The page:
The Labor Code identifies five grounds to appeal an IMR decision: the administrative director acted in excess of her powers; the determination was procured by fraud; the IMR reviewer was subject to a conflict of interest; the decision was the result of bias based on race, ethnicity or other protected characteristics; and the determination was plainly erroneous.

"What we can't do on any of these IMRs is prove that the IMR reviewer failed to review a critical document," Graham said. "We are not able to do that because we can't know for sure whether they reviewed it and, No. 2, the way all of the denials are phrased, you're not able to show on an appeal they failed to review the MRI that showed a torn ACL."

Graham said attorneys representing injured workers have few options other than finding all medical records, isolating the relevant findings and trying to persuade a workers' compensation judge that the conclusions of the IMR reviewer either ignored or are contrary to what's in the reports. Doing so can establish that the IMR decision is a factual mistake.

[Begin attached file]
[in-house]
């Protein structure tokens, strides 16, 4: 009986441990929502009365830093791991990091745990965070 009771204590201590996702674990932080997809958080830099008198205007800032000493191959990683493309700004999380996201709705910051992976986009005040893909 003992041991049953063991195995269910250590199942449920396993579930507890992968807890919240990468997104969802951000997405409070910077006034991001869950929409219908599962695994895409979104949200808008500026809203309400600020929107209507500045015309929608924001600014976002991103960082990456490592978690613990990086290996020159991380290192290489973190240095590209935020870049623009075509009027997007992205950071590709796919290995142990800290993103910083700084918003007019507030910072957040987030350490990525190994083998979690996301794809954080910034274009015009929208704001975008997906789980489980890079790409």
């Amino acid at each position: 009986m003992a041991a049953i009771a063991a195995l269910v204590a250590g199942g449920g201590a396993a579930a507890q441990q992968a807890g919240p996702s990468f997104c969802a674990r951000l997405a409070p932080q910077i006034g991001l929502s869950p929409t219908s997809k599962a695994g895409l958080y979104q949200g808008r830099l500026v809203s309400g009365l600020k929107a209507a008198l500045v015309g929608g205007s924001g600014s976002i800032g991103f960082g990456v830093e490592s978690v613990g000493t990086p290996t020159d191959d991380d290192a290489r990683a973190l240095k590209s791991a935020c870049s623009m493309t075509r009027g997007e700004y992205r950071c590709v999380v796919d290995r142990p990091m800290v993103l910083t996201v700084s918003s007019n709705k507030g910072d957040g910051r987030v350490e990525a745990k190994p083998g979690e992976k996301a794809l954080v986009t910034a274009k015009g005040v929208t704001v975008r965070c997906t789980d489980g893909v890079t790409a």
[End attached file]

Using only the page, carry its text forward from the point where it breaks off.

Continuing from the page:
Alan Gurvey, managing partner of Rowen, Gurvey & Win, said the list of documents reviewed in IMR determinations is often "nebulous and incomplete." And without a full list of records, he said the most effective way to challenge the decision is to appeal it to a judge on the grounds that the decision is factually incorrect.

"The underlying theory behind the mistake of fact is that the IMR decision cannot be valid where it has not considered the evidence necessary to arrive at a medically sound conclusion," he said. "That would mean that the reviewer did not review relevant records or reports that would potentially allow for the decisions to be medically supportable. When specific reports are not identified by the reviewer, it leaves open the question of what the reviewer did review."

The rationale for the independent medical review process in Senate Bill 863 was to have doctors, rather than judges, making medical decisions. While attorneys aren't appealing every case for incomplete records, Gurvey said the way Maximus is writing its decisions gives them standing to do so.